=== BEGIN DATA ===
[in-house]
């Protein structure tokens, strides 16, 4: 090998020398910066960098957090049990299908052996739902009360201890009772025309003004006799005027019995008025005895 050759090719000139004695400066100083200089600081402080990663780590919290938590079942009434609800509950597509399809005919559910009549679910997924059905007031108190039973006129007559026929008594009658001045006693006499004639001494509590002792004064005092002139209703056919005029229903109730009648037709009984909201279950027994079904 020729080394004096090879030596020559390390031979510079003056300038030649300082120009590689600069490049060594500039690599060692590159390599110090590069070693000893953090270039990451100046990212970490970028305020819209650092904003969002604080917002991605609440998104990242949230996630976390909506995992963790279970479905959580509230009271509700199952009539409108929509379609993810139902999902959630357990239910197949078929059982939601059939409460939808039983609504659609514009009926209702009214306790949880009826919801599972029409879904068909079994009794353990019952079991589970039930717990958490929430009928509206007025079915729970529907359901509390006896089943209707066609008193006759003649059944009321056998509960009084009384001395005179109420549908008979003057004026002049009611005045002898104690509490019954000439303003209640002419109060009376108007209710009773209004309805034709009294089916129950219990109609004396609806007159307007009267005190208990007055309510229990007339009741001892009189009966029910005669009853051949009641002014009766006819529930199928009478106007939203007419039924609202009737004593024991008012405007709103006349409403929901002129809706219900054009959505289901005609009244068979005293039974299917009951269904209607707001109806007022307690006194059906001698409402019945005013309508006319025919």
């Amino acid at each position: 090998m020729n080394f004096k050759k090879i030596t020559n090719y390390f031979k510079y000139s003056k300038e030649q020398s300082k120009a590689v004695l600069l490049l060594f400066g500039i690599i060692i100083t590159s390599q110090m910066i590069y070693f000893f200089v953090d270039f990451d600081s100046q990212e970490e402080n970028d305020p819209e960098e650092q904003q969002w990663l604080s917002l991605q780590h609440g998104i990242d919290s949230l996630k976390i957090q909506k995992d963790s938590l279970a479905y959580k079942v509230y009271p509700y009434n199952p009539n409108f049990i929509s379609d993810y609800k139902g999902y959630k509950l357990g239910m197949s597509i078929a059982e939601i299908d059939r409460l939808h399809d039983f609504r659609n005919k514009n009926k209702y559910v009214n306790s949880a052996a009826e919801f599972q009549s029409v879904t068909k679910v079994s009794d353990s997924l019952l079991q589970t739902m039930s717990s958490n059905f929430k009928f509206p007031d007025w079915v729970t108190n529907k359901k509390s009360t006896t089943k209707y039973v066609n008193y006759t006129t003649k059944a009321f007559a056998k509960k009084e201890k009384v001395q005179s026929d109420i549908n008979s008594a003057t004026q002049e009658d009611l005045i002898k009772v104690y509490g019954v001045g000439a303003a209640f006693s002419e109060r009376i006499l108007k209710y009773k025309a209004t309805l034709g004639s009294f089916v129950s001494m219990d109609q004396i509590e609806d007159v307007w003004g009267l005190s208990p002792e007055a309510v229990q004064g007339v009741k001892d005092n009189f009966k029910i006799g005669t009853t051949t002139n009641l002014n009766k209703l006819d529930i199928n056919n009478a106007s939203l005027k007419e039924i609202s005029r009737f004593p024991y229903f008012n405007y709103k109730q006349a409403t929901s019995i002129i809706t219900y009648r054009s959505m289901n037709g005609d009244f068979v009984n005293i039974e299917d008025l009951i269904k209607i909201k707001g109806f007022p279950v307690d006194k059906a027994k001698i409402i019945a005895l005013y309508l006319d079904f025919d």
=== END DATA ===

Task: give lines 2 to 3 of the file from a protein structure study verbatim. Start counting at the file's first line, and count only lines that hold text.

């Protein structure tokens, strides 16, 4: 090998020398910066960098957090049990299908052996739902009360201890009772025309003004006799005027019995008025005895 050759090719000139004695400066100083200089600081402080990663780590919290938590079942009434609800509950597509399809005919559910009549679910997924059905007031108190039973006129007559026929008594009658001045006693006499004639001494509590002792004064005092002139209703056919005029229903109730009648037709009984909201279950027994079904 020729080394004096090879030596020559390390031979510079003056300038030649300082120009590689600069490049060594500039690599060692590159390599110090590069070693000893953090270039990451100046990212970490970028305020819209650092904003969002604080917002991605609440998104990242949230996630976390909506995992963790279970479905959580509230009271509700199952009539409108929509379609993810139902999902959630357990239910197949078929059982939601059939409460939808039983609504659609514009009926209702009214306790949880009826919801599972029409879904068909079994009794353990019952079991589970039930717990958490929430009928509206007025079915729970529907359901509390006896089943209707066609008193006759003649059944009321056998509960009084009384001395005179109420549908008979003057004026002049009611005045002898104690509490019954000439303003209640002419109060009376108007209710009773209004309805034709009294089916129950219990109609004396609806007159307007009267005190208990007055309510229990007339009741001892009189009966029910005669009853051949009641002014009766006819529930199928009478106007939203007419039924609202009737004593024991008012405007709103006349409403929901002129809706219900054009959505289901005609009244068979005293039974299917009951269904209607707001109806007022307690006194059906001698409402019945005013309508006319025919």
């Amino acid at each position: 090998m020729n080394f004096k050759k090879i030596t020559n090719y390390f031979k510079y000139s003056k300038e030649q020398s300082k120009a590689v004695l600069l490049l060594f400066g500039i690599i060692i100083t590159s390599q110090m910066i590069y070693f000893f200089v953090d270039f990451d600081s100046q990212e970490e402080n970028d305020p819209e960098e650092q904003q969002w990663l604080s917002l991605q780590h609440g998104i990242d919290s949230l996630k976390i957090q909506k995992d963790s938590l279970a479905y959580k079942v509230y009271p509700y009434n199952p009539n409108f049990i929509s379609d993810y609800k139902g999902y959630k509950l357990g239910m197949s597509i078929a059982e939601i299908d059939r409460l939808h399809d039983f609504r659609n005919k514009n009926k209702y559910v009214n306790s949880a052996a009826e919801f599972q009549s029409v879904t068909k679910v079994s009794d353990s997924l019952l079991q589970t739902m039930s717990s958490n059905f929430k009928f509206p007031d007025w079915v729970t108190n529907k359901k509390s009360t006896t089943k209707y039973v066609n008193y006759t006129t003649k059944a009321f007559a056998k509960k009084e201890k009384v001395q005179s026929d109420i549908n008979s008594a003057t004026q002049e009658d009611l005045i002898k009772v104690y509490g019954v001045g000439a303003a209640f006693s002419e109060r009376i006499l108007k209710y009773k025309a209004t309805l034709g004639s009294f089916v129950s001494m219990d109609q004396i509590e609806d007159v307007w003004g009267l005190s208990p002792e007055a309510v229990q004064g007339v009741k001892d005092n009189f009966k029910i006799g005669t009853t051949t002139n009641l002014n009766k209703l006819d529930i199928n056919n009478a106007s939203l005027k007419e039924i609202s005029r009737f004593p024991y229903f008012n405007y709103k109730q006349a409403t929901s019995i002129i809706t219900y009648r054009s959505m289901n037709g005609d009244f068979v009984n005293i039974e299917d008025l009951i269904k209607i909201k707001g109806f007022p279950v307690d006194k059906a027994k001698i409402i019945a005895l005013y309508l006319d079904f025919d």